Tim Carmichael said he wanted the hiring process looked in to as well.

“The hiring of Rob Williamson was not public. I would like to put my resume in on the subject. I would do the job for about $70,000,” he said.

Elisa Bailey also questioned Williamson’s           qualifications.

“I was a wastewater operator, and a water operator. I couldn’t run this plant, and I know what they are talking about most of the time in the engineering reports. Most of the companies that I have worked for all had engineers at least, if not licensed people,” she said. “Mr. Williamson could be the best person in the world. I voted for him, but he is not qualified. And the way you did this was    totally out of line.”

All three speakers asked for an explanation regarding the hiring.

None was given.

The meeting was adjourned immediately following the public forum without any response from the board members, prompting several shouts from the crowd.

Member Fred Terasa is currently running for a seat on the board of directors.

“The bottom line is we are the owners of this system. I can’t imagine any company or system where the owners don’t get answers to their questions,” he said following the meeting.

In the HNWS press release, Goulet defended Williamson’s hiring as the right choice given his public experience and the water          system’s needs.

“The Holley Navarre Water System is at a unique time in its history with complex ongoing negotiations related to increasing our capacity to ensure we can support the expected growth in our area.  Those negotiations require understanding of how the water system fits in with the county plans, local military bases and other area utilities,” Goulet said in his prepared statement. “It also includes negotiating financial arrangements and potential bond issues that go well beyond the day to day operations of the water and sewer operations.”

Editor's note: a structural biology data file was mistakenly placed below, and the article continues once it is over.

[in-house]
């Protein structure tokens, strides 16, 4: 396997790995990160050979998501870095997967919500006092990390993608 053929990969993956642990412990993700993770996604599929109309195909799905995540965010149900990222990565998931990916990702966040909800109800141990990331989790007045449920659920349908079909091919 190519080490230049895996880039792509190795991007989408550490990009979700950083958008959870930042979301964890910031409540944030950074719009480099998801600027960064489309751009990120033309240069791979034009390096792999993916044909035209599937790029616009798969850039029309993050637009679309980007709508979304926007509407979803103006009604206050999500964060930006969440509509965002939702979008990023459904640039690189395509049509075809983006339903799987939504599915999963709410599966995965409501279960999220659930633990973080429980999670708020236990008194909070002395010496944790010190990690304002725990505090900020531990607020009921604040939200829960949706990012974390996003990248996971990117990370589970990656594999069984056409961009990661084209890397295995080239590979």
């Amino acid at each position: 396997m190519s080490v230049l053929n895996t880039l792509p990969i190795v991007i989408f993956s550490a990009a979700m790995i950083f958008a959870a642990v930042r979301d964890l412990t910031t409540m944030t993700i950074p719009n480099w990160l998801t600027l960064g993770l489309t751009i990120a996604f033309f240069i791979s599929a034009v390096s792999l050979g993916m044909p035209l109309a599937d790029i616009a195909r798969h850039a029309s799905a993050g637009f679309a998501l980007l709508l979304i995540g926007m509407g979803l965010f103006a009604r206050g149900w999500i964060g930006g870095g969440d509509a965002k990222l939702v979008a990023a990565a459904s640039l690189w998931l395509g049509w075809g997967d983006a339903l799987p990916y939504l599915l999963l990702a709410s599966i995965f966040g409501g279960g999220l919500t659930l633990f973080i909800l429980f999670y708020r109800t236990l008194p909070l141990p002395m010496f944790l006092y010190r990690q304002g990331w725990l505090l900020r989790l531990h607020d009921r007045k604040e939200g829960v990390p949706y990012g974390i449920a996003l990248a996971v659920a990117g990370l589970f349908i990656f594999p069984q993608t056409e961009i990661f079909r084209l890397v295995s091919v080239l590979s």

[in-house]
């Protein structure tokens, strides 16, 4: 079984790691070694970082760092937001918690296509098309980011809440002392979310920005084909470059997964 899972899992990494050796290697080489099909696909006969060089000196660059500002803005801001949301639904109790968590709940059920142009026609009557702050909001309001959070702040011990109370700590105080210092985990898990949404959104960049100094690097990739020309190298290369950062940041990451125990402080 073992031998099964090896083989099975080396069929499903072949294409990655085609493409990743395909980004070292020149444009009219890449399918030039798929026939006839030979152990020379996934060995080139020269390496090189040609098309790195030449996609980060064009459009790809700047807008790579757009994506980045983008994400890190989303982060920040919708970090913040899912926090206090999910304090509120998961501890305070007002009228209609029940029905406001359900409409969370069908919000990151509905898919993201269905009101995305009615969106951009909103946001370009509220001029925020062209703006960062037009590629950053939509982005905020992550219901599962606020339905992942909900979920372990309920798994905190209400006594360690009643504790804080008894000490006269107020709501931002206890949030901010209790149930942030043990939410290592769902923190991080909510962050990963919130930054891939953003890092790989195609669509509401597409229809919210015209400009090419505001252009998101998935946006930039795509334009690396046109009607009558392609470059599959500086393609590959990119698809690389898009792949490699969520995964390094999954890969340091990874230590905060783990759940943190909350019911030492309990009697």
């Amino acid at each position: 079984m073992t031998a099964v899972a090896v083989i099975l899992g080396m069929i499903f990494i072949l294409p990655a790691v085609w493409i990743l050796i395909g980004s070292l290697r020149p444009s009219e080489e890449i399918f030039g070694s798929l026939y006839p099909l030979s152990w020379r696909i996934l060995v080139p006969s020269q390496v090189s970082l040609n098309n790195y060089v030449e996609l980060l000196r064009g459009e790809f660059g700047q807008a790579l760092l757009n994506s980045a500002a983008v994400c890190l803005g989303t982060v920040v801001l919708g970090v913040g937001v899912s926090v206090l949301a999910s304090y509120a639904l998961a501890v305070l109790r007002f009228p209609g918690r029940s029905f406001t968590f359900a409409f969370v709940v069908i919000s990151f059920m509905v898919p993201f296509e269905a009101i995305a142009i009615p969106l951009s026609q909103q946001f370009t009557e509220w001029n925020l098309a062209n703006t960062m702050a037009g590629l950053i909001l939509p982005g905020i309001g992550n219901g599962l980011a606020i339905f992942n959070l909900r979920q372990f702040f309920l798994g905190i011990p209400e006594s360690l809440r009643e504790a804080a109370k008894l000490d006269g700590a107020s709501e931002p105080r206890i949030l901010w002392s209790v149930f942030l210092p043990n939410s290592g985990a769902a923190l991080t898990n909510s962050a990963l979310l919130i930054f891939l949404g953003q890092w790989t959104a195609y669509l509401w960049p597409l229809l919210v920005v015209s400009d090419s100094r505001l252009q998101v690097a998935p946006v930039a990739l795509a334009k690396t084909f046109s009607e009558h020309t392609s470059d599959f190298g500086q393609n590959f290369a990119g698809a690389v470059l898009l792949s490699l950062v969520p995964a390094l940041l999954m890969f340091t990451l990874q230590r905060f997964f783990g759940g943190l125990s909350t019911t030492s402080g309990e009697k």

But Williamson will likely be barred from those negotiations when it comes to the county under Florida Statute 112.313 (14), which states that those who served in political office may not represent any entity to the body they were elected to for two years.

Under the law, Williamson would not be able to make any communication to Santa Rosa County on the water system’s behalf. Board member Daryl Lynchard, the lone dissenting vote for Williamson’s hire, said he is concerned that this law effectively ties the new CEO’s hands.

HNWS board attorney Keith Kilpatrick acknowledged the legal limitations set by 112.313, but he said the company should be able to easily avoid violating the statute.

“In my opinion it affects very minimal his ability to represent that water department as a whole. They could very easily have someone else from the system represent them with the county,” he said. “Obviously, he is going to be conscious of what he is signing. He won’t be signing anything that will not go before the board.”

As four seats on the board come up for election in January, the concerns surrounding Williamson’s hire, as well as other issues Williamson will be handling, are likely to impact the members’ votes.

Rob Johnson contributed to this story.

As seen in the Nov. 29 issue of Navarre Press.

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Click here to watch a clip from the Nov. 20 meeting.